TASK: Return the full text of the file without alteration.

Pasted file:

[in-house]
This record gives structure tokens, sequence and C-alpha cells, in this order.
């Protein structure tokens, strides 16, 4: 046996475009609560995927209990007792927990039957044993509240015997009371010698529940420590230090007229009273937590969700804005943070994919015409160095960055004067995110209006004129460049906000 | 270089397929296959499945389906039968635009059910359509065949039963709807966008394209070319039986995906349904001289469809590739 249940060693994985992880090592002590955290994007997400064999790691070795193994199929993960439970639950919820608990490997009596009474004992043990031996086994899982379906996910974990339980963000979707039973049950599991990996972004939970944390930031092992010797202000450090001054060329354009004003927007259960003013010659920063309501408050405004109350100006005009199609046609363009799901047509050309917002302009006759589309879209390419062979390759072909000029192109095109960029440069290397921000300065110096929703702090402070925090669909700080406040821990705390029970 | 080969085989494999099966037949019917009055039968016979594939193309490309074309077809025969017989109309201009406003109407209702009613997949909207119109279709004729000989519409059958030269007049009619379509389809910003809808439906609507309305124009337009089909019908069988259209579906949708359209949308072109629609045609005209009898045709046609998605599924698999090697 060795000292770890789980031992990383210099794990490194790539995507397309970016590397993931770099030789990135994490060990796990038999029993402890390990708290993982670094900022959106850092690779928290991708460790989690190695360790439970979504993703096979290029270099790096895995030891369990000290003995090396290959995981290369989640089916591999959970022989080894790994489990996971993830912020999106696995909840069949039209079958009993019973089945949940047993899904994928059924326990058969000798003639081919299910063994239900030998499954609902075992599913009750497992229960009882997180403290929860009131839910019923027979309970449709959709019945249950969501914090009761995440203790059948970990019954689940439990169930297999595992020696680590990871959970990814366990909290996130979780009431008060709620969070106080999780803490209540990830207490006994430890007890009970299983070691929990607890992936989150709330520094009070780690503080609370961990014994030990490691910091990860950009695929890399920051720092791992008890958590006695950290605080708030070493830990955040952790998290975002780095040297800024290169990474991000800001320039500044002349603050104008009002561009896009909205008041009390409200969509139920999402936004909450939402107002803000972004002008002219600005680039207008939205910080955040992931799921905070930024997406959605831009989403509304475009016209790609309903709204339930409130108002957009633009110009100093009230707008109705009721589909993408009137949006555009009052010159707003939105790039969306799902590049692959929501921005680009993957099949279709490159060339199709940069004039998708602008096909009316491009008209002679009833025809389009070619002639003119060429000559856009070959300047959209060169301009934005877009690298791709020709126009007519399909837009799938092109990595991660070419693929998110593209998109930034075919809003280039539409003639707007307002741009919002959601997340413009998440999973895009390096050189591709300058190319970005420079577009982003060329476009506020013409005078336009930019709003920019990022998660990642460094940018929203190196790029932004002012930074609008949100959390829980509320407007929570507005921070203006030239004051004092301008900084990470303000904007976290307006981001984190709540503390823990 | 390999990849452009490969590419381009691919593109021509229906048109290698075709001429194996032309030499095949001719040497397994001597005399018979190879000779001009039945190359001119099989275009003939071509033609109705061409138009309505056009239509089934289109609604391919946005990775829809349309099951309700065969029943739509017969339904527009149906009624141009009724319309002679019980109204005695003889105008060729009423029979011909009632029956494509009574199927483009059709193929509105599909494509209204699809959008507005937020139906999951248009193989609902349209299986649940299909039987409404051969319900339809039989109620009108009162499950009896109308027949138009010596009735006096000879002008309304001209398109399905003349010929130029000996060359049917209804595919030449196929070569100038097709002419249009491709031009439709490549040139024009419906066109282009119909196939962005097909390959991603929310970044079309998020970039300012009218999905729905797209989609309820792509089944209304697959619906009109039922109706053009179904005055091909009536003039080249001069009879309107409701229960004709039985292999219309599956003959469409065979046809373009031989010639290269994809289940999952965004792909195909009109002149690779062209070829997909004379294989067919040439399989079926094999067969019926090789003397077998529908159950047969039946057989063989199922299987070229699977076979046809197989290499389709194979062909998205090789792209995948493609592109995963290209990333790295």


[in-house]
This record gives structure tokens, sequence and C-alpha cells, in this order.
């Protein structure tokens, strides 16, 4: 046996475009609560995927209990007792927990039957044993509240015997009371010698529940420590230090007229009273937590969700804005943070994919015409160095960055004067995110209006004129460049906000 | 270089397929296959499945389906039968635009059910359509065949039963709807966008394209070319039986995906349904001289469809590739 249940060693994985992880090592002590955290994007997400064999790691070795193994199929993960439970639950919820608990490997009596009474004992043990031996086994899982379906996910974990339980963000979707039973049950599991990996972004939970944390930031092992010797202000450090001054060329354009004003927007259960003013010659920063309501408050405004109350100006005009199609046609363009799901047509050309917002302009006759589309879209390419062979390759072909000029192109095109960029440069290397921000300065110096929703702090402070925090669909700080406040821990705390029970 | 080969085989494999099966037949019917009055039968016979594939193309490309074309077809025969017989109309201009406003109407209702009613997949909207119109279709004729000989519409059958030269007049009619379509389809910003809808439906609507309305124009337009089909019908069988259209579906949708359209949308072109629609045609005209009898045709046609998605599924698999090697 060795000292770890789980031992990383210099794990490194790539995507397309970016590397993931770099030789990135994490060990796990038999029993402890390990708290993982670094900022959106850092690779928290991708460790989690190695360790439970979504993703096979290029270099790096895995030891369990000290003995090396290959995981290369989640089916591999959970022989080894790994489990996971993830912020999106696995909840069949039209079958009993019973089945949940047993899904994928059924326990058969000798003639081919299910063994239900030998499954609902075992599913009750497992229960009882997180403290929860009131839910019923027979309970449709959709019945249950969501914090009761995440203790059948970990019954689940439990169930297999595992020696680590990871959970990814366990909290996130979780009431008060709620969070106080999780803490209540990830207490006994430890007890009970299983070691929990607890992936989150709330520094009070780690503080609370961990014994030990490691910091990860950009695929890399920051720092791992008890958590006695950290605080708030070493830990955040952790998290975002780095040297800024290169990474991000800001320039500044002349603050104008009002561009896009909205008041009390409200969509139920999402936004909450939402107002803000972004002008002219600005680039207008939205910080955040992931799921905070930024997406959605831009989403509304475009016209790609309903709204339930409130108002957009633009110009100093009230707008109705009721589909993408009137949006555009009052010159707003939105790039969306799902590049692959929501921005680009993957099949279709490159060339199709940069004039998708602008096909009316491009008209002679009833025809389009070619002639003119060429000559856009070959300047959209060169301009934005877009690298791709020709126009007519399909837009799938092109990595991660070419693929998110593209998109930034075919809003280039539409003639707007307002741009919002959601997340413009998440999973895009390096050189591709300058190319970005420079577009982003060329476009506020013409005078336009930019709003920019990022998660990642460094940018929203190196790029932004002012930074609008949100959390829980509320407007929570507005921070203006030239004051004092301008900084990470303000904007976290307006981001984190709540503390823990 | 390999990849452009490969590419381009691919593109021509229906048109290698075709001429194996032309030499095949001719040497397994001597005399018979190879000779001009039945190359001119099989275009003939071509033609109705061409138009309505056009239509089934289109609604391919946005990775829809349309099951309700065969029943739509017969339904527009149906009624141009009724319309002679019980109204005695003889105008060729009423029979011909009632029956494509009574199927483009059709193929509105599909494509209204699809959008507005937020139906999951248009193989609902349209299986649940299909039987409404051969319900339809039989109620009108009162499950009896109308027949138009010596009735006096000879002008309304001209398109399905003349010929130029000996060359049917209804595919030449196929070569100038097709002419249009491709031009439709490549040139024009419906066109282009119909196939962005097909390959991603929310970044079309998020970039300012009218999905729905797209989609309820792509089944209304697959619906009109039922109706053009179904005055091909009536003039080249001069009879309107409701229960004709039985292999219309599956003959469409065979046809373009031989010639290269994809289940999952965004792909195909009109002149690779062209070829997909004379294989067919040439399989079926094999067969019926090789003397077998529908159950047969039946057989063989199922299987070229699977076979046809197989290499389709194979062909998205090789792209995948493609592109995963290209990333790295």